The objects of knowledge not only receive from the presence of the good their being known, but their very existence and essence …, though the good itself is not essence but still transcends essence in dignity and surpassing power.(8)

Plato’s model of knowledge is based on our apprehension of unchanging abstract entities such as geometrical forms. We have an idea of a pure right triangle, with perfectly straight lines and an angle of exactly 90 degrees, even though every existing triangle has slight irregularities. We can define the right triangle precisely, and every time we think of it, it is the same. Plato finds this constancy so appealing that he models all of reality on it. There is a realm of Ideas or Forms that is perfect and unchanging. That realm is superior to our everyday world, which is constantly changing. We recognize things in the world because they somehow inhere in or partake of or imitate the realm of Forms. We recognize good things because they partake of the Form of the Good. The Form of the Good is what’s really real, says Plato, and all the good things we come across are only derivatively so.

The problem with this notion of the good is that it doesn’t give us any practical advice on how to find or create or produce good outcomes. It has no predictive power. From a pragmatic point of view, it is entirely vacuous.

Plato’s student Aristotle has a more down-to-earth view. Instead of some perfect Form of goodness, he asks what is good for human beings. He is like Plato in a way because he asks about the highest good for human beings, but he goes about his inquiry by looking at actual people rather than contemplating abstract ideas. Aristotle claims that, as a factual matter, human beings seek happiness (eudaimonia, sometimes translated as “flourishing”) above all else since “we always choose it because of itself, never because of something else.”(9) We seek good food, health, pleasant company, intellectual stimulation and the like because they make us happy. But we don’t seek happiness because it leads to anything else. It is a final goal or end for us. Aristotle’s account of goodness is much more useful than Plato’s, because we can actually investigate the matter and find out what leads to our happiness or flourishing.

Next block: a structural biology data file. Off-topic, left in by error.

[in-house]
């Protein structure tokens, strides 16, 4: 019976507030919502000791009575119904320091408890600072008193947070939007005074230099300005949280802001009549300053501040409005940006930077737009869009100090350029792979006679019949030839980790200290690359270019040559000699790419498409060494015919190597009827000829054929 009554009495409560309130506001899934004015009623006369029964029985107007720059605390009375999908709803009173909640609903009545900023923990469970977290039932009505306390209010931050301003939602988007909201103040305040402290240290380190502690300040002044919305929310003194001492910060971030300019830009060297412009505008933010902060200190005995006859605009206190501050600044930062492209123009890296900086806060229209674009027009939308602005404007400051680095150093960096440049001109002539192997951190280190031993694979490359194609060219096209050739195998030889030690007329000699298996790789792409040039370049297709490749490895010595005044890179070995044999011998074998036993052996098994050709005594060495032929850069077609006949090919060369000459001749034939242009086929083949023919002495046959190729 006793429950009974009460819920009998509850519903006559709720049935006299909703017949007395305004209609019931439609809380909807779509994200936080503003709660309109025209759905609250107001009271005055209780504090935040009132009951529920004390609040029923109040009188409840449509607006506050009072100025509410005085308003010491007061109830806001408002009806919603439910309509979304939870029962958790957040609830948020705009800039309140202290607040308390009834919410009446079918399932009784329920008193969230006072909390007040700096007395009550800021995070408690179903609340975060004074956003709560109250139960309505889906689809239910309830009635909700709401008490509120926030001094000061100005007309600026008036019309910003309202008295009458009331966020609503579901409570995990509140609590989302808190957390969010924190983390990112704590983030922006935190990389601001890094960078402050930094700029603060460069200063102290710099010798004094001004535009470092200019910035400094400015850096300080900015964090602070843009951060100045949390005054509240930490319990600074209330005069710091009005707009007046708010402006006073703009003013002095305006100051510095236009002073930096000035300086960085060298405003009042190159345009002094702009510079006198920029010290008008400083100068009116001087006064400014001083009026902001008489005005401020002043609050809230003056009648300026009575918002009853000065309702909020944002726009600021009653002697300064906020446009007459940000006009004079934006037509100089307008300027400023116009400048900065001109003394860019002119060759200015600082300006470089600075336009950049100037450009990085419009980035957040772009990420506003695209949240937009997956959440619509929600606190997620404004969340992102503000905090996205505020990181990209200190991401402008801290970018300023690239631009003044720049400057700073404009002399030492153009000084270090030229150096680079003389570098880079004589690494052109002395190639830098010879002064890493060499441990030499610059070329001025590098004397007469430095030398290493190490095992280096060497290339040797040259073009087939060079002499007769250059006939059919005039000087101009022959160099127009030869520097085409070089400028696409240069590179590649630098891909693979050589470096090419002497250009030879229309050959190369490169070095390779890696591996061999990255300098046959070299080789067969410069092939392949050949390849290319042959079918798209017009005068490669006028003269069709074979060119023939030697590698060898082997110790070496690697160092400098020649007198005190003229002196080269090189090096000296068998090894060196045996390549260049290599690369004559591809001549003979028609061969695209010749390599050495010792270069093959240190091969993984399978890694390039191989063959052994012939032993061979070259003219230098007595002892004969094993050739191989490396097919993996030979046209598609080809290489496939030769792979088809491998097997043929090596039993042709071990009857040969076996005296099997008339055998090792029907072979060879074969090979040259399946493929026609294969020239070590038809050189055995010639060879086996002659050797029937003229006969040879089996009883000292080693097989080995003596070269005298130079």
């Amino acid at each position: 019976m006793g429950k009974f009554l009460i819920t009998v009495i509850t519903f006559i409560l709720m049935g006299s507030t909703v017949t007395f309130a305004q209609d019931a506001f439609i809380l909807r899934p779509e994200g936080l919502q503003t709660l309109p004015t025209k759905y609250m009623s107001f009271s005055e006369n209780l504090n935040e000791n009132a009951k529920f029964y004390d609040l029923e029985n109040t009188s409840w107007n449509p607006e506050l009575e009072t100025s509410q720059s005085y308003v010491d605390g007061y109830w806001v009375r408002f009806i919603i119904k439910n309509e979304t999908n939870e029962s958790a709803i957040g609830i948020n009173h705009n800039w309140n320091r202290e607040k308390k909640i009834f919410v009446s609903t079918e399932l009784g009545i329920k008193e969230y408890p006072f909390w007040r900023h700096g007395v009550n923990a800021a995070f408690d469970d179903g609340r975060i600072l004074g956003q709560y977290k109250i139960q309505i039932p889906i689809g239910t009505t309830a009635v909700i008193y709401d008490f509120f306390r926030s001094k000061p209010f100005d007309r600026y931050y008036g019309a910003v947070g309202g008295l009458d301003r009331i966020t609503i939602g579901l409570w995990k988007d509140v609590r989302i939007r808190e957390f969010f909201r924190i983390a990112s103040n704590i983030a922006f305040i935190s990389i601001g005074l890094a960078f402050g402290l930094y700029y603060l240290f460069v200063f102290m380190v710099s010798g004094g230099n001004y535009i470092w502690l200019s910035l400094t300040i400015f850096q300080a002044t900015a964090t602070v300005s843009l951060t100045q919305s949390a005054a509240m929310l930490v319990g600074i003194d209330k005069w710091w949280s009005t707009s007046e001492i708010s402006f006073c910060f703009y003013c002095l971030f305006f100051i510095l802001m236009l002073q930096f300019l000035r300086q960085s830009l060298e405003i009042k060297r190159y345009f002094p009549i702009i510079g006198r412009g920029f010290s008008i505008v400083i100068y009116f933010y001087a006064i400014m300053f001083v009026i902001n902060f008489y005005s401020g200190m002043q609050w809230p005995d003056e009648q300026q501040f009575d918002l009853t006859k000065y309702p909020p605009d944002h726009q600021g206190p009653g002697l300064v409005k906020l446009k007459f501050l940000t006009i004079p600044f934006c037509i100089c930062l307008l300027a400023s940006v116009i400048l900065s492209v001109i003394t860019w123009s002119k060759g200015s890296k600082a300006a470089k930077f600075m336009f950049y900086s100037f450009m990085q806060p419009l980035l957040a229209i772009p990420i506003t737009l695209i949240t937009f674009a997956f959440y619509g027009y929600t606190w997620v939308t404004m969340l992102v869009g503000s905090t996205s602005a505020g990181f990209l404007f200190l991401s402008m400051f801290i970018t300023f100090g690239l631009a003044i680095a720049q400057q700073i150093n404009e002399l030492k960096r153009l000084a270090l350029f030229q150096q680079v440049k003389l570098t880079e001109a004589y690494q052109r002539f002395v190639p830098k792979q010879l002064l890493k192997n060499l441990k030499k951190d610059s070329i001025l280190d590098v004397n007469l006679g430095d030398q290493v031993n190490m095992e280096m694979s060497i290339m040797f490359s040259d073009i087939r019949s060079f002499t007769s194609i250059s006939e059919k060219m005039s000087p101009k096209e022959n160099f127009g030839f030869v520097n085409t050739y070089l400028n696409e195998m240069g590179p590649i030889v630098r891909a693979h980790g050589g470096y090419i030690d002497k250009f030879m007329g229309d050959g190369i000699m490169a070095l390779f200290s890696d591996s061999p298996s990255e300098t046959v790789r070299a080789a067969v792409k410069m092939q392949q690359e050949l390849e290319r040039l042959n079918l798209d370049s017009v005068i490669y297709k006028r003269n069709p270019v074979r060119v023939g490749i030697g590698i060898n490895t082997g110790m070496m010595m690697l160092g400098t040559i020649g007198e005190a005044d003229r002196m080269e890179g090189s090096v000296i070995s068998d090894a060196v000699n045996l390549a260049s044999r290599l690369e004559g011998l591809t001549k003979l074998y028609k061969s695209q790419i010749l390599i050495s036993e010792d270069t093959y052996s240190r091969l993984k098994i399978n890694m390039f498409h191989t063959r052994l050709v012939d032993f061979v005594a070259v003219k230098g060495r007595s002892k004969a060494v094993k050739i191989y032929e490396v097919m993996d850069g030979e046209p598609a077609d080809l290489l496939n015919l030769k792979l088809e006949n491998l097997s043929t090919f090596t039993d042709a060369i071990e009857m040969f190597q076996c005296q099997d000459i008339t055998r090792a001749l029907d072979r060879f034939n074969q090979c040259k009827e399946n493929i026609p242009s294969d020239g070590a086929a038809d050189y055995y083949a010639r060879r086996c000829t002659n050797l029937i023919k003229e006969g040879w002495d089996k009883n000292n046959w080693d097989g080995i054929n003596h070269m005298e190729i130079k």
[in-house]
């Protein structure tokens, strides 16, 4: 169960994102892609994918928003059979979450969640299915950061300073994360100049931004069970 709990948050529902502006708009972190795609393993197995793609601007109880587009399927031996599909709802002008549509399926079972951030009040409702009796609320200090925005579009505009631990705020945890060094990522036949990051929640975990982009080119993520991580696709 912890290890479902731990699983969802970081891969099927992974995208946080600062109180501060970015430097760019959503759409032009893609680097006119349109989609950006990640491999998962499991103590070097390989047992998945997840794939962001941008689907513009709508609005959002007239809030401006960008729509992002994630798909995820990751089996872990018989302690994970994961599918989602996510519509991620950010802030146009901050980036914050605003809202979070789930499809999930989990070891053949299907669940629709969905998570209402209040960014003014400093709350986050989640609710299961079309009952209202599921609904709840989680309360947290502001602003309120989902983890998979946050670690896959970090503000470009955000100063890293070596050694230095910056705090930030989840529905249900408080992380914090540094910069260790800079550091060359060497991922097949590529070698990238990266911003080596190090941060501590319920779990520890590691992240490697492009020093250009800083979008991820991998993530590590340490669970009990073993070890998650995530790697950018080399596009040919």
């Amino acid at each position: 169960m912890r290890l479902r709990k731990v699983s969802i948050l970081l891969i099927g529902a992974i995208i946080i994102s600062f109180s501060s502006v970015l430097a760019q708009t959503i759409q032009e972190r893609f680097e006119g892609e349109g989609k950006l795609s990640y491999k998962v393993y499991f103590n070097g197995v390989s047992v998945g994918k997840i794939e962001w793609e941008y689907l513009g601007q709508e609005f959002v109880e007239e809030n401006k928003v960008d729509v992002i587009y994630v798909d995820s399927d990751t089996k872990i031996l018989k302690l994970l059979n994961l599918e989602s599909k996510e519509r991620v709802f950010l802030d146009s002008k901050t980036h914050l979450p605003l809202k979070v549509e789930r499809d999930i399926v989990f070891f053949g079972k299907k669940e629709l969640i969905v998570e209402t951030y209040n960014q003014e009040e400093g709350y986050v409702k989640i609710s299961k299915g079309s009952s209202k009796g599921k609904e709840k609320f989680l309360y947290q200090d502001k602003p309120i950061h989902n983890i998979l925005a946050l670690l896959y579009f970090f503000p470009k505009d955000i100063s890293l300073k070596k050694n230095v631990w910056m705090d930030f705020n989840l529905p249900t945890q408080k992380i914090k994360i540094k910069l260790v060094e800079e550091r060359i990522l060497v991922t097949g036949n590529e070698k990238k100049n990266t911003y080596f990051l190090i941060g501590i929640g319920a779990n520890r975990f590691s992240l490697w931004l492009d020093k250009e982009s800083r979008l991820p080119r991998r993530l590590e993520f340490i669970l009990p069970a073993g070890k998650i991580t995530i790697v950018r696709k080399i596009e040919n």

With that historical background, let’s take a look at what the concept of goodness entails pragmatically. What are the practical effects of something’s being good? What difference does being good, as opposed to not being good, make?

Goodness Considered Pragmatically

There are actually quite a number of meanings of the term “good,” quite a number of language games we can play with it, as it were. One dictionary lists over 50 definitions!(10) Here I focus on one of the most common, captured in the phrase “good for.” I do not deal with goodness in a moral sense, as in good vs. evil.

What is good in this sense has to do with benefits. Something that benefits something or someone is called good for that thing or person. We can think of this instrumentally or biologically. Instrumentally, a hammer is good for pounding nails, and what is good for the hammer is what enables it to do so well. Biologically, air, water, and food are good for living beings.

Instrumentally, what is good for a thing enables that thing to serve its purpose. To make sense, an instrumental usage requires reference to someone’s purpose or intention. Thus, a hammer is good for pounding nails, and we pound nails in order to build things such as furniture or housing. Our intention is to acquire the comfort and utility these things afford us. That is our goal, or end, and the good is what helps bring it about.

The instrumental usage is expressed in terms of usefulness or utility for achieving a purpose or intention. Some hammers are better than others in that they have better heft or weight or balance and thus can be used to pound nails more effectively.

The instrumental usage leads to the biological usage. Why is it good for human beings to have comfort and utility? Because comfort and utility nourish us and keep us alive.

The biological good has to do with health and well-being. Biologically, what is good for an organism is what helps it survive and thrive, what nourishes it. Some things are better for us than others in this respect. For instance, a diet of whole grains and vegetables is better, in the sense of providing better health for humans, than a diet of simple carbohydrates and fats. Another example: some plants need full sunlight to thrive, and others need shade; thus, full sunlight is good for the former, and shade is good for the latter. The good, in this sense, is that which enables a thing to function well, that is, to survive, thrive and reproduce. Unlike the instrumental usage, the biological usage does not require reference to conscious purpose or intention.

As an aside, the notion of function is non-trivial, and I have dealt with it elsewhere. Here I just want to say that the function of a living thing is, intrinsically, to survive and reproduce.(11) Living things also have functions external to themselves in their habitat or biosphere, such as to provide shelter or nutrients or other goods to other living things, but here I mean function in the intrinsic sense.